• I am a school teacher and I teach my students about the value of organic products….
  • Organic products are crucial to me because of my chemical sensitivities….

This will set your comment apart as being individual.

My Comments to the Board, Secretary Vilsack, Our Congressmen, and Our Representative

I plan to submit something like the following:

I have been an organic grower for 36 years. For more than a decade I sold to market as well as supplying food for my family. My husband and I depend on organic food to give us the best chance at health and long life.

  • It is upsetting to say the least, that the approval of synthetic materials in organic material will be further weakened by the new Sunset Process that was adopted on September 17, 2013 even though it was/is in direct violation of the Organic Foods Production Act. The Act required public debate, discussion and a vote of the NOSB on whether to re-list allowed synthetic material in organic production and processing on a five year cycle. My husband and I urge that the original sunset process be reinstated. Then, if that process can be approved upon, we urge that it be done with public transparency and input and according to law.
  • We also urge the board to keep organics free of any synthetics and create incentives for continuous improvement in processes so that the synthetics can be removed totally . If synthetics are used, we urge that it will be public record, so we will be able to avoid those products containing them.
  • The situation with “runaway” gmo crops is alarming and saddening. It is devastating when it touches an organic grower.
    Every effort should be made to protect organic crops, soil and water from not only residues of pesticides, but from genetically engineered organisms that can ruin an organic farm.  (It is shameful that this has even happened.)
  • Please get so called “inert ingredients”, that manufacturers by law don’t have to tell the public about, out of organic production. It is well documented that many times these inert ingredients are often as toxic as the active ingredients.
  • Products that are genetically modified (genetic engineering/gmos) do not belong in organic. We urge the Board to complete the task of defining the scope of “excluded methods” (the term for genetic engineering). Since the United States Department of Agriculture is known to be a promoter of genetic engineering they should not have the responsibility of defining the scope of “excluded methods”.

How to Comment

To comment to the NOSB (the Board) go to the web address below and click the blue “comment now” button at the top right.!documentDetail;D=AMS-NOP-14-0063-0001

To find your congressmen and house representative to to this web address ( and type in your zip code.  It will give you the information you need.

To reach the USDA Secretary of Agriculture, Tom Vilsack, email him at

Final Thoughts

Please make every effort to submit a comment and let the Board and Secretary Vilsack know what you think.  Then ask your congressmen and your representative for support on this.

My French teacher in high school, use to say, “Speak now or forever hold your peace.” It came to mind as I wrote my comments. I hope it hasn’t come to that, but with the way things are going, it’s possible.  Take this opportunity while we still have it.


Suggested Reading:

The following is an excellent information piece that is easy to read.  Even if you only read the first 10 pages you will learn a lot.

Other sources used for this article:>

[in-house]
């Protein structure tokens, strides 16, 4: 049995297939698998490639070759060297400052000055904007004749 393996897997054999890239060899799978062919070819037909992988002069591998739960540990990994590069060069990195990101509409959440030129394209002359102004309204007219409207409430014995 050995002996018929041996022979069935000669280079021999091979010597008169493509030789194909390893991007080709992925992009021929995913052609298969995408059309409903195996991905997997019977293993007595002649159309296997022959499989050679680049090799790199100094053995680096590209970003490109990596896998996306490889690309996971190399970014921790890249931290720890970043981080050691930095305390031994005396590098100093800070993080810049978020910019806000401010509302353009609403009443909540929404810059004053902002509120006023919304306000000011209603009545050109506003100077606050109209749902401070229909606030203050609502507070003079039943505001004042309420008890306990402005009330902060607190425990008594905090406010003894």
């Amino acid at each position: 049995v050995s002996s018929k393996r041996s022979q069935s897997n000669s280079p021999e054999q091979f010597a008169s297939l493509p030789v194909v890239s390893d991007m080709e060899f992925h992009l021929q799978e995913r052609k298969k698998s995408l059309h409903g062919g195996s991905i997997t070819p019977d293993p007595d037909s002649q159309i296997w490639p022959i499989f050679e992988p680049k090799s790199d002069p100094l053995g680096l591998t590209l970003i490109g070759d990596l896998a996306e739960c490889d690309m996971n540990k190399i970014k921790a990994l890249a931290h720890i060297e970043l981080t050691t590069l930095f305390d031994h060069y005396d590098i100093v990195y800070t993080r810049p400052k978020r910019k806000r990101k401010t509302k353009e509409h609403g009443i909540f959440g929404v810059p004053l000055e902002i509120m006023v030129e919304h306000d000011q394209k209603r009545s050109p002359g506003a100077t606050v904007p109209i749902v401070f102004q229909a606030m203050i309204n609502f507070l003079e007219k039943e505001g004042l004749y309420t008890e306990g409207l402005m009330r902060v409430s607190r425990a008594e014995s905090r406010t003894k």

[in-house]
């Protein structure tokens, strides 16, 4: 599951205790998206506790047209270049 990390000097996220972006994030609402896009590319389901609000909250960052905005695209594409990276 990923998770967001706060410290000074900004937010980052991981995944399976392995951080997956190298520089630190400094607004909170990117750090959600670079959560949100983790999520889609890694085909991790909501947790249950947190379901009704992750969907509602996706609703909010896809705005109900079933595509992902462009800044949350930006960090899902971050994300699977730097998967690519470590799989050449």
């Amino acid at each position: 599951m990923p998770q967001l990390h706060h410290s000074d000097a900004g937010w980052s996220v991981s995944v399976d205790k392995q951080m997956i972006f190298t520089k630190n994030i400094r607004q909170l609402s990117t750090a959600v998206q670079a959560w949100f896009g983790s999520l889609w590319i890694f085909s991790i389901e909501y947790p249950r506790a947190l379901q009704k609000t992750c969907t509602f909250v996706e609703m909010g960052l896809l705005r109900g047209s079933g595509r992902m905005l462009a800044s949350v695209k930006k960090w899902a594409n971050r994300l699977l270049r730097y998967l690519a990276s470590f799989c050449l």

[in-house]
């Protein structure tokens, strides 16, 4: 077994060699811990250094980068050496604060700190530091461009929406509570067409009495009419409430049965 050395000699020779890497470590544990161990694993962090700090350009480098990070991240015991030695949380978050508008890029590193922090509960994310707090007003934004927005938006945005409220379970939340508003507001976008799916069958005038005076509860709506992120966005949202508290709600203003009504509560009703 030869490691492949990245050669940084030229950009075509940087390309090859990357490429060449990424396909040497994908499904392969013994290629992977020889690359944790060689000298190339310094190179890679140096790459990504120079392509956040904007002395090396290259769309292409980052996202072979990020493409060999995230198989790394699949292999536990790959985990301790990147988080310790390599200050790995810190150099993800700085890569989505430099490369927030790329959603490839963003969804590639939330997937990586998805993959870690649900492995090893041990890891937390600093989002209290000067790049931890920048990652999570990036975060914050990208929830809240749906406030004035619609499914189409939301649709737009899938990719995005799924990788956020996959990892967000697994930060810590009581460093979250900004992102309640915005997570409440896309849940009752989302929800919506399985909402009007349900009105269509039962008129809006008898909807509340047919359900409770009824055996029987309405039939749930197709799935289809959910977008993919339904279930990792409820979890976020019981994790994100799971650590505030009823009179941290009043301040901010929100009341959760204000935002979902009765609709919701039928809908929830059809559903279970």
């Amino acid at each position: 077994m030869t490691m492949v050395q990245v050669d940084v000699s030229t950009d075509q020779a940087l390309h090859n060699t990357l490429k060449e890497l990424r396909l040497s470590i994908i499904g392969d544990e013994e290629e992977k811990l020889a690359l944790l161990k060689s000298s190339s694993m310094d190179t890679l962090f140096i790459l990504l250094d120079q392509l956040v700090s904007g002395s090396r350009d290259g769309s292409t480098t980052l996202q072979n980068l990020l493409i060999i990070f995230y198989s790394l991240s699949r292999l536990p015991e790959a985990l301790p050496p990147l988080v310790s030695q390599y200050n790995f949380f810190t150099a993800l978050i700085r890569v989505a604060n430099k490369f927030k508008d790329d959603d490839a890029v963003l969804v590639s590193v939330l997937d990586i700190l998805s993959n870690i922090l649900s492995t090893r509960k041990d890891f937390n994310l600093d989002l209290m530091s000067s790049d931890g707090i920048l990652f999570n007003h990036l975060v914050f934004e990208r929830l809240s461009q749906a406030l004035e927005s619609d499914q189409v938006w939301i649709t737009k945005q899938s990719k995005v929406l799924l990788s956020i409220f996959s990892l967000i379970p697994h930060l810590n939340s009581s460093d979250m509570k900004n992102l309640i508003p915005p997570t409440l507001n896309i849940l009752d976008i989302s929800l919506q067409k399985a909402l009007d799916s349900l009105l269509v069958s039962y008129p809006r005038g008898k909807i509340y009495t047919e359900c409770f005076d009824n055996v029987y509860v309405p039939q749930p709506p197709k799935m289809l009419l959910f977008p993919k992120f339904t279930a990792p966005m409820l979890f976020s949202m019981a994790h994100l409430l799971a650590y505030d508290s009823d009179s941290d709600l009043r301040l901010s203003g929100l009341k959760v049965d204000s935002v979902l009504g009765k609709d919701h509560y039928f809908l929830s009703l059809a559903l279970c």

All content including photos is copyright by  All Rights Reserved.


  • Thanks for this great information, Theresa. I knew “organic” no longer meant what I was hoping it did, but I didn’t know it was this far out there! Will read through it and send a comment.

    Guess this is all the more reason to grow and cook your own!!

  • Yes, definitely more reason to grow our own, Betty!

    By the way – it was so late when I got this post up that I didn’t activate all the links. I’ve gone back and activated all except the last four “sources” which are to government sites. (If you want to get to one of those, just cut and paste into your browser.)

    If you are coming back to this page, your computer may have stored the “old” page. So if the links don’t work for you, refresh the page and then you’ll see the current updates and the links will work.


  • Theresa,
    We should all know by now that unless we grow it ourselves, there is absolutely NO guarantee of what is in or on the food we eat!

    Even here in rural France with all the wonderful markets we have, on an almost daily basis, there is danger. Many of the sellers buy their products wholesale, from god knows where. There are however several registered local growers / sellers, and you can ask the questions needed, and get to know these guys. Even better the little old girl on the end of the market with her table of a few veg etc is the best bet as she will happily tell you how she grows her families food, the surplus of which she is selling.

    But with all that said only we can truly say just how we have grown our own produce.

  • Of course, you are absolutely correct Steve. We “should” all know by now that unless we grow our own, there is absolutely NO guarantee of what is in or on the food we eat!
    Unfortunately, many are totally deceived by the USDA organic label and think it means “definitely safe and ok”. For those of us who have been around a while – we know better.

    At this point in time, if one is unable to grow their own, then foods that carry the USDA organic label are (in most cases) their best bet. BUT as you have brought out, it is NOT a guarantee. It’s always good to do your homework.

    The bottom line is that each of us is ultimately responsible for finding out what is good and what is not. If we can grow our own, it gives us a much better shot a good health.

    Thanks for commenting on this post Steve. I felt this post was an important one and your comment added an excellent point.

  • Bravo. I wrote to VilSACK – o – garden clay and the NOSB. But I’d get better results writing to a buried “stank fish” than writing to my congressmen. I have received enough letters o’ smug that I’ve had to make a choice to put the care of my olfactory senses at a higher level of integrity. Better than anything, I will pray.